Mobile payment has been around for some time. In some cases, there are mobile apps you can download from your bank, allowing you to do with your smartphone whatever you can do online. There are also services like PayPal for person-to-person or person-to-business payments and mobile wallets such as Vodafone’s m-Pesa, which is branchless banking.
But there is an increasing trend to use chat platforms to perform financial transactions. WeChat has been doing this for some time and has become one of the largest mobile money services in China. The same for Line in Japan, Facebook, and possibly WhatsApp as well. So why the trend?
To me, it’s all about convenience. While I would never do this since I don’t use chat platforms too much, and I’m not sure I’d be comfortable paying using a chat service, I’m also not the target audience for this. I mean, I even still email and use the mobile phone as, well, a phone. But if you are living your life on WhatsApp, or WeChat, or Line, or anything similar, then whatever you can do from there to simplify your life makes sense.
In the simplest case, if you want to move from chat and typing to actually talking (it IS faster I think for most people), then you can do that. Taking that steps further, there are plenty of other things you might want to do adjacent to your app. But it takes effort. If you don’t have to get off the app and log in someplace else, the better!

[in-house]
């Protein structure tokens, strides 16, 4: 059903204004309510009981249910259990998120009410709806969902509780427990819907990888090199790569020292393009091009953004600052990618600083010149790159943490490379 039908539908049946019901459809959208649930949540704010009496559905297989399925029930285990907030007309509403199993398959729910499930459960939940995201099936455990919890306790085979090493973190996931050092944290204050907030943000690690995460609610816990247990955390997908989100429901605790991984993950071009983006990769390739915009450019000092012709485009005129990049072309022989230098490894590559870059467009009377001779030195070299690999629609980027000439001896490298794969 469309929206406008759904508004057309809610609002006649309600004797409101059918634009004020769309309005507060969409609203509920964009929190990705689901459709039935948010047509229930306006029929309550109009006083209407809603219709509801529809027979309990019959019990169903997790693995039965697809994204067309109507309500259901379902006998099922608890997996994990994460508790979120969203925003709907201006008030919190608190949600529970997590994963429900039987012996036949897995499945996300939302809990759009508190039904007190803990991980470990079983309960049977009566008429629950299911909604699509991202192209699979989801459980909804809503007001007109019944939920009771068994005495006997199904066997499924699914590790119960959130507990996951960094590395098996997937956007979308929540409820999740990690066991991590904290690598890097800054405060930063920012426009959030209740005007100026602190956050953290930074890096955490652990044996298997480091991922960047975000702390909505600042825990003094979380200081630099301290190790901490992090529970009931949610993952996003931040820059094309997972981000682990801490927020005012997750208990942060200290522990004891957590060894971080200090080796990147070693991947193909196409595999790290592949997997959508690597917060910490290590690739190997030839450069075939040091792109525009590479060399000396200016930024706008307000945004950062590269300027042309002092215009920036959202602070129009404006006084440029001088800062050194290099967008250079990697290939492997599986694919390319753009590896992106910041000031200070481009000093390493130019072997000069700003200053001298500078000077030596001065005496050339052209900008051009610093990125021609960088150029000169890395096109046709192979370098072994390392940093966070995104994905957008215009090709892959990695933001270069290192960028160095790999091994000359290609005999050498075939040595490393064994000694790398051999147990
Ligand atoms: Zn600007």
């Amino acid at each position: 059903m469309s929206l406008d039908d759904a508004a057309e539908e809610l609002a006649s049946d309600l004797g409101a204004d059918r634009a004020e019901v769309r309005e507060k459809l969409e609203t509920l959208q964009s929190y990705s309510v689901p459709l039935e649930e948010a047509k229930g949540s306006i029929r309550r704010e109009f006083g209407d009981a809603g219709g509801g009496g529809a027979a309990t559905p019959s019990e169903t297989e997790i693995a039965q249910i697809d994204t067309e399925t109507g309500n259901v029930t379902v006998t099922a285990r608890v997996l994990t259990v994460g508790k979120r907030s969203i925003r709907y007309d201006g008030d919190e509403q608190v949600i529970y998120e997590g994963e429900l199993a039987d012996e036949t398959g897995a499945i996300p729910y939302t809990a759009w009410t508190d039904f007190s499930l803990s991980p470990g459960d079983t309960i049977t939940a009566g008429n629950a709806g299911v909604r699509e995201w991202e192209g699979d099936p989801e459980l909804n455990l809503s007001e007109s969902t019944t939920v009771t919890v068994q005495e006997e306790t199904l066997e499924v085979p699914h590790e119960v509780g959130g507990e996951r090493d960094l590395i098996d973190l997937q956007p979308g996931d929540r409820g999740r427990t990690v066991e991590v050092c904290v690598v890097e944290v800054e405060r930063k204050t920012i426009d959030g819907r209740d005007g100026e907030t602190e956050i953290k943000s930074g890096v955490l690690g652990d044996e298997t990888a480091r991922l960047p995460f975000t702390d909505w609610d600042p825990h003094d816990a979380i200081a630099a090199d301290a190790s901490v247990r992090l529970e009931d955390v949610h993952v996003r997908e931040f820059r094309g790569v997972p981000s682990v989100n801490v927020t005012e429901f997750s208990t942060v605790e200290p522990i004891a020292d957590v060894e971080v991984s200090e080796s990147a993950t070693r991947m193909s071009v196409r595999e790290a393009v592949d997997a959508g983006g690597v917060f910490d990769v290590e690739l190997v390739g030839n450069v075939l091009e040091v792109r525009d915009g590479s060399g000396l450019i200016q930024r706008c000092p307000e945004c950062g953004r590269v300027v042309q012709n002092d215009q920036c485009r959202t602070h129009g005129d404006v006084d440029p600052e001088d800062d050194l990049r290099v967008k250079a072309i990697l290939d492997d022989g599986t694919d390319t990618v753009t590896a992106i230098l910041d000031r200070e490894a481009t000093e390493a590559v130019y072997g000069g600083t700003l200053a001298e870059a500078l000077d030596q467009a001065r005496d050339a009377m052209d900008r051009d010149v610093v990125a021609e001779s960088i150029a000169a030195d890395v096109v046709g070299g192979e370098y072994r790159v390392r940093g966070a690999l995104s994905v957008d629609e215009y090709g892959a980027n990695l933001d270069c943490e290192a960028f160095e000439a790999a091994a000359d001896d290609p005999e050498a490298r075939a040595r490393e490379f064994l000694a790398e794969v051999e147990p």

You might need to send money to your friends. It’s easy to find them online on the chat, and it’s done. With the banking app, to send money to another person, there are verification text messages involved in order to get approval. I find that reassuring, but then again, I’m not the target audience for this. With the Chat app, you add your credit card information or bank info ahead of time so it’s all ready. So when you’re ready to send or receive money, you simply type in the amount in the chat app, and it’s done. Or you might be chatting with a sales rep (or more likely a bot) and want to purchase something right there. Done.
So, yes, I get it, it’s about convenience, and it makes sense. And we’re likely going to see more and more tie-ins to chat platforms, given their “ownership” of YOU, the subscriber.